From mines where bauxite is extracted to users of rolled aluminium products. Gr?nges works to create value for its stakeholders at all stages of the value chain.
As one of the four pillars of Gr?nges’ 2020 strategy, “Create value from sustainability”, the company strives to minimize the environmental impact of its operations, uphold ethical business practices and provide a safe and good work environment. Gr?nges’ sustainability framework, in turn, includes five sustainability pillars, of which responsible and sustainable sourcing is one.
During 2018, Gr?nges’ global sourcing team sharpened the company’s Supplier Code of Conduct which outlines the sustainability requirements placed on its suppliers. The document is currently being issued to all significant suppliers (a supplier with a purchase value above 500,000 USD). By signing the Supplier Code of Conduct, suppliers undertake to comply with Gr?nges’ sustainability principles, including the ten principles of the UN Global Compact.
“We have a global commitment to ensure that our suppliers maintain high sustainability standards by enforcing strict criteria in our supplier sourcing agreements and partnerships,” says Mikael Lyhyk?inen, Vice President Procurement & Supply Chain Gr?nges Europe. “It is important for Gr?nges and for me as an employee – and I am sure for everyone – that our company follows laws and regulations, that all the material in our manufacturing facilities is produced in a trusted, sustainable way and that we never contribute to bad behavior.”
Gr?nges is also evaluated by its customers, so the commitment goes both ways. Gr?nges is obliged to follow its customers’ code of conduct. “Some might think price always determines our choice of supplier,” says Lyhyk?inen. “But that is not true of course. Before becoming a supplier, a company is carefully evaluated when it comes to its environmental impact, working conditions, how transparent it is, ethics and so on.” Suppliers must also ensure that the principles outlined in the Supplier Code of Conduct are in turn adhered to by their own suppliers.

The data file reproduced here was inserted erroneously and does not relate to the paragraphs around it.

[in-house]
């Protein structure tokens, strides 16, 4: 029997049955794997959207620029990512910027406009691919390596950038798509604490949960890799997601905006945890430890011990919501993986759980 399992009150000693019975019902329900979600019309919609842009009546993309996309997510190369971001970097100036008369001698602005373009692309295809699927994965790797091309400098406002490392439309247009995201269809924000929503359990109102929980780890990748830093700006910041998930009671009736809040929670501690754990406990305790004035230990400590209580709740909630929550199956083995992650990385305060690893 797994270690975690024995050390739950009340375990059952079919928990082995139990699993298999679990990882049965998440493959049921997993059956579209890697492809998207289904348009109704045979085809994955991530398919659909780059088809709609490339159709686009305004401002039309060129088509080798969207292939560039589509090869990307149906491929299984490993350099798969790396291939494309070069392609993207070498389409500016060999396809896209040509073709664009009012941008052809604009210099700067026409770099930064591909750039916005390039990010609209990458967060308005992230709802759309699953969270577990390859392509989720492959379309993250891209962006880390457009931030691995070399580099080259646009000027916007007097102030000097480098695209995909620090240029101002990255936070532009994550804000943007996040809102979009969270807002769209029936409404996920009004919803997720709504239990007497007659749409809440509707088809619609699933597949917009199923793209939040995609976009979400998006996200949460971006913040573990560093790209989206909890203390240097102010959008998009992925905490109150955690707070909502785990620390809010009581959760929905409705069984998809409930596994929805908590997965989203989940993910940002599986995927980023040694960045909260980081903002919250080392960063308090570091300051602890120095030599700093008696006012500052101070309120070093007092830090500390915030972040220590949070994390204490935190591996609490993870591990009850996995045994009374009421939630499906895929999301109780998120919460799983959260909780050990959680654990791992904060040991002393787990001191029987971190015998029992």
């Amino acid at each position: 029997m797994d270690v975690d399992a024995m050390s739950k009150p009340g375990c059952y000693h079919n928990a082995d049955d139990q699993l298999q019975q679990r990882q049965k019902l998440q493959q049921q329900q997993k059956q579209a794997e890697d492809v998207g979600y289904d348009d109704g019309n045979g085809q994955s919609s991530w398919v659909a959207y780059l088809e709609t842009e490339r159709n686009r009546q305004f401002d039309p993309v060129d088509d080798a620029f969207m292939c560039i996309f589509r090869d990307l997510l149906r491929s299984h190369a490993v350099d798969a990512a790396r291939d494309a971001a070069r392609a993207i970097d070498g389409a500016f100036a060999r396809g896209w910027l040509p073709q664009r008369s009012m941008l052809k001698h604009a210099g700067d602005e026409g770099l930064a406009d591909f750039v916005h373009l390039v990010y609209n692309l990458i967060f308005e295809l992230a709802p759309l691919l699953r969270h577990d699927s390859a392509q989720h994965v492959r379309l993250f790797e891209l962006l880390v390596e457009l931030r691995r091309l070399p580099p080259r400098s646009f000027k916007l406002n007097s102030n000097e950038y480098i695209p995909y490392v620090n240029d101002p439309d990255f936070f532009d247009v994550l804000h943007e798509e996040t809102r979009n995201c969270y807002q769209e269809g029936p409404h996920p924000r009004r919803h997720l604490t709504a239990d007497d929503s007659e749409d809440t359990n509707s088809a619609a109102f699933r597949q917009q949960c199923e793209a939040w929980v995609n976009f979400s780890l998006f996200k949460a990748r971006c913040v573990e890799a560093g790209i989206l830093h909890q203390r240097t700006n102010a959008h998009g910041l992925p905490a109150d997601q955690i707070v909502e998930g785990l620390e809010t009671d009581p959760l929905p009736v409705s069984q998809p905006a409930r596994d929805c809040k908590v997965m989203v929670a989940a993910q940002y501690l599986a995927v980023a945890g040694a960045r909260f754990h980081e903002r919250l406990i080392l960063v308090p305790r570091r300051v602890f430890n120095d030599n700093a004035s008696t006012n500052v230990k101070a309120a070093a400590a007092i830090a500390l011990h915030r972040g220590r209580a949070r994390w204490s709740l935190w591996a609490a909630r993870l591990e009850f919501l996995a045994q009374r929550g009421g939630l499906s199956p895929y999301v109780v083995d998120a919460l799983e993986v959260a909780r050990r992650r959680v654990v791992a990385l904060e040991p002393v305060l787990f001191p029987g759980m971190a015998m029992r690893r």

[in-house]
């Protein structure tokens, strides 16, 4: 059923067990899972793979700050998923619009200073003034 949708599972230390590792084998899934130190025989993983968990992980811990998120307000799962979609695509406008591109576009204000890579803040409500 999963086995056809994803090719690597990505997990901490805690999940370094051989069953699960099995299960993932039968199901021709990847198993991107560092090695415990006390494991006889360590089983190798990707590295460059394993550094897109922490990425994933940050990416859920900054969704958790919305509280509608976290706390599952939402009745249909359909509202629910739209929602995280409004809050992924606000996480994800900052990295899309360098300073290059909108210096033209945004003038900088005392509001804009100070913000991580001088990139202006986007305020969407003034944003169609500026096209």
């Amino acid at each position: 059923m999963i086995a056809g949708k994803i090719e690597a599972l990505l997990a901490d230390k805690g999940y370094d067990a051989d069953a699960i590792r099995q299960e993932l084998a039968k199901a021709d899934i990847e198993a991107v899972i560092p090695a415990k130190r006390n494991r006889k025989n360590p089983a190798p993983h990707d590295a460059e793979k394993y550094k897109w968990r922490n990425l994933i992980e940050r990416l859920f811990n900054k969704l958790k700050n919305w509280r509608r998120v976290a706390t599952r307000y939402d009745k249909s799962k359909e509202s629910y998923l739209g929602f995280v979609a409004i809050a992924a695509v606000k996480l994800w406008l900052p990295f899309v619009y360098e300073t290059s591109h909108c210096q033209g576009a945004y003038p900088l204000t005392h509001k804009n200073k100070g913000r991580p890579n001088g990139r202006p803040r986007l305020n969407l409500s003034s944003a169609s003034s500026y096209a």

Since metals often are bought from trading companies, it can be hard to trace the line of suppliers all the way back to the very beginning of the manufacturing process. Discussions are underway within the company as to how far to go.
Lyhyk?inen is responsible for European suppliers and he collaborates with XiQiao Zhou in China and Joe Smith in the US, who have the same role in those markets. They meet regularly to discuss potential improvements and ways to develop their work.
“The sourcing team at Gr?nges try their best to exert their influence on the supply chain through the Code of Conduct, audits, supplier selection and assessment criteria,” says XiQiao. “It can be challenging to make sure that the partners within the supply chain are 100 percent compliant with our criteria in reality, but this is the right direction in which to go.”
Smith explains that suppliers who refuse to sign the Supplier Code of Conduct must go through an internal escalation process. “The supplier must have an equivalent set of rules and it must be approved by the regional legal counsel.” To ensure that suppliers comply with the Supplier Code of Conduct and that they are behaving in a sustainable manner, audits are performed by Gr?nges on a regular basis. There has been an ongoing discussion about allowing an independent third party to perform audits. If a supplier is found to be underperforming and does not have sufficient quality management system procedures in place, further supplier audits have to be carried out. “During 2018 no such additional audits had to be conducted,” says Smith.